Kevin Vaughn

The Big Screen: ‘Carrie’ doesn’t replace original

October 25, 2013 

A remake of Brian de Palma’s classic “Carrie,” which doubles as a campy teenage horror nightmare and a sturdy examination of solitude and torment, was just as terrifying of a proposal as the original film itself. I assumed that with the utter failure of Gus Van Sant’s shot for shot remake of “Psycho” that the canons were off limits. Note: I will cut anyone that touches “Rosemary’s Baby.”

I kept faith. The parts played by Sissy Spacek and Piper Laurie have been replaced by Chloe Grace Moretz and Julianne Moore respectively, and director Brian De Palma with Kimberly Pierce. You may remember Moretz from the “Kick Ass” series; she is maybe one of the most exciting teenage actresses currently working. Moore needs no introduction. Pierce was the big surprise; she became an overnight sensation in 2006 with the enormously successful “Boys Don’t Cry,” and has done little directorial work since.

Carrie is born a mistake. Her mother Margaret was “taken” by Carrie’s father. She is the product of evil, and as far as her mother is concerned, must eternally repent if she expects to be saved from the darkness that conceived her. It is no wonder that Carrie grows up to be an uncomfortable young girl, and her classmates take notice. Moretz is traditionally beautiful, a far cry from the mousy young Sissy Spacek, who embodied Carrie both physically and emotionally.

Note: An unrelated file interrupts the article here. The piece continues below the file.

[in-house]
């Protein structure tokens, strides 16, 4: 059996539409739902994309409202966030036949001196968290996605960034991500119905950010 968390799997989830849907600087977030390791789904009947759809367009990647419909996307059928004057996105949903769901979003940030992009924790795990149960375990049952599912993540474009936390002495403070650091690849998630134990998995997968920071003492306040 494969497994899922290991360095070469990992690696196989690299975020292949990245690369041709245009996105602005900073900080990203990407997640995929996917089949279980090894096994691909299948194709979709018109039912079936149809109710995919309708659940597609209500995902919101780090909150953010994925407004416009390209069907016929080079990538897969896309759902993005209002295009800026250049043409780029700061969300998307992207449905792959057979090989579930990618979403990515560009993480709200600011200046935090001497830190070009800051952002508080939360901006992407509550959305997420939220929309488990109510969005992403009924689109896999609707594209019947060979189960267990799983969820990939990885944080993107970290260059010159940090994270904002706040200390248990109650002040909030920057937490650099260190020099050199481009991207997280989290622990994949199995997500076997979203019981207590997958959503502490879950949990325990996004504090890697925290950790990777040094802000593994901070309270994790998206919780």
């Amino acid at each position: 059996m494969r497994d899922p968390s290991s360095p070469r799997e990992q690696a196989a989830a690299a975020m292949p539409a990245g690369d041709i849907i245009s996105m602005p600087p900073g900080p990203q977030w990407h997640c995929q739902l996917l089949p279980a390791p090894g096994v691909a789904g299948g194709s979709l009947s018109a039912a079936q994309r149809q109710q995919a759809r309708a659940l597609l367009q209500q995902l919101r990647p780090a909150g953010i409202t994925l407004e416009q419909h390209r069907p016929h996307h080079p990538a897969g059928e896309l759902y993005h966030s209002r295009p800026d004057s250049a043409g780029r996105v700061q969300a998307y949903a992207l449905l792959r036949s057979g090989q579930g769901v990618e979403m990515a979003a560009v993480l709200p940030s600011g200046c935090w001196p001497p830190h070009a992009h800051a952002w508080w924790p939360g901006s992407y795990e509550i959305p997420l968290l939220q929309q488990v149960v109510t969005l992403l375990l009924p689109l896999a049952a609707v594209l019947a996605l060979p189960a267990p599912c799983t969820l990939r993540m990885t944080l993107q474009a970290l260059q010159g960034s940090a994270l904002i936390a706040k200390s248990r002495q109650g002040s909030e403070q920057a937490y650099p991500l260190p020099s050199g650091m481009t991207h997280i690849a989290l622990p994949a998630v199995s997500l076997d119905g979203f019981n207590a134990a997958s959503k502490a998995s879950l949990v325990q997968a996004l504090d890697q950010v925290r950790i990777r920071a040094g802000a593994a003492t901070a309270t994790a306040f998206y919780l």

Her home life is miserable. Moore’s Margaret isn’t the religious zealot played by Piper Laurie. She is much more obviously a woman with zero mental stability – religion is just the safety net she latches on to.

There is a lot to like about “Carrie.” But it’s in tone that Pierce makes her biggest misstep. The film feels too kitschy, not in a campy throwback kind of way, but in a super hero (or villain) origin story kind of way. The film depends a little too much on special effects, and the editing team went a little overboard on the sound and score. For all the meditation on religion, suffering and original sin, Pierce allows many of her messages to be upstaged by the film’s overly modernized atmosphere.

Pierce gets it mostly right. As right as a remake of “Carrie” can be. And although I will take the original any day, it is nonetheless a good horror film for the Halloween season.

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